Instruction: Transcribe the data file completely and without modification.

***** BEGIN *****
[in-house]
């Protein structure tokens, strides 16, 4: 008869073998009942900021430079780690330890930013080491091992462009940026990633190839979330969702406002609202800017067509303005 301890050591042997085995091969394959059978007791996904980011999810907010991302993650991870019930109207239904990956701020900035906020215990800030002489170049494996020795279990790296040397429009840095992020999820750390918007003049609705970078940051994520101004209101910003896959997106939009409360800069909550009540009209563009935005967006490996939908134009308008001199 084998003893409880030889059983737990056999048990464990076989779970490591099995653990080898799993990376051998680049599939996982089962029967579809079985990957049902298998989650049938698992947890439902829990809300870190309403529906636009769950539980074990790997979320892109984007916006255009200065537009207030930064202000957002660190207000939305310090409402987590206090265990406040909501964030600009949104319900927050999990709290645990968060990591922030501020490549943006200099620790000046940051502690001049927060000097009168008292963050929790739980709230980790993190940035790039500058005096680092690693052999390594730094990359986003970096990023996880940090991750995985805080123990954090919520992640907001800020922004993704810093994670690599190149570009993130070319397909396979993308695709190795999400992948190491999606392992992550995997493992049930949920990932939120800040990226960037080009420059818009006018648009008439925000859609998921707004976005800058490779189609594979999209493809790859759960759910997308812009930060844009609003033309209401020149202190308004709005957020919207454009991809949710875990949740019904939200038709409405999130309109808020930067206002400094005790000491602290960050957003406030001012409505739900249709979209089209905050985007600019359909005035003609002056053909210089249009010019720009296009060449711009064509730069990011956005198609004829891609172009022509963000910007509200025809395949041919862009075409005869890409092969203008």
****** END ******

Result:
[in-house]
């Protein structure tokens, strides 16, 4: 008869073998009942900021430079780690330890930013080491091992462009940026990633190839979330969702406002609202800017067509303005 301890050591042997085995091969394959059978007791996904980011999810907010991302993650991870019930109207239904990956701020900035906020215990800030002489170049494996020795279990790296040397429009840095992020999820750390918007003049609705970078940051994520101004209101910003896959997106939009409360800069909550009540009209563009935005967006490996939908134009308008001199 084998003893409880030889059983737990056999048990464990076989779970490591099995653990080898799993990376051998680049599939996982089962029967579809079985990957049902298998989650049938698992947890439902829990809300870190309403529906636009769950539980074990790997979320892109984007916006255009200065537009207030930064202000957002660190207000939305310090409402987590206090265990406040909501964030600009949104319900927050999990709290645990968060990591922030501020490549943006200099620790000046940051502690001049927060000097009168008292963050929790739980709230980790993190940035790039500058005096680092690693052999390594730094990359986003970096990023996880940090991750995985805080123990954090919520992640907001800020922004993704810093994670690599190149570009993130070319397909396979993308695709190795999400992948190491999606392992992550995997493992049930949920990932939120800040990226960037080009420059818009006018648009008439925000859609998921707004976005800058490779189609594979999209493809790859759960759910997308812009930060844009609003033309209401020149202190308004709005957020919207454009991809949710875990949740019904939200038709409405999130309109808020930067206002400094005790000491602290960050957003406030001012409505739900249709979209089209905050985007600019359909005035003609002056053909210089249009010019720009296009060449711009064509730069990011956005198609004829891609172009022509963000910007509200025809395949041919862009075409005869890409092969203008």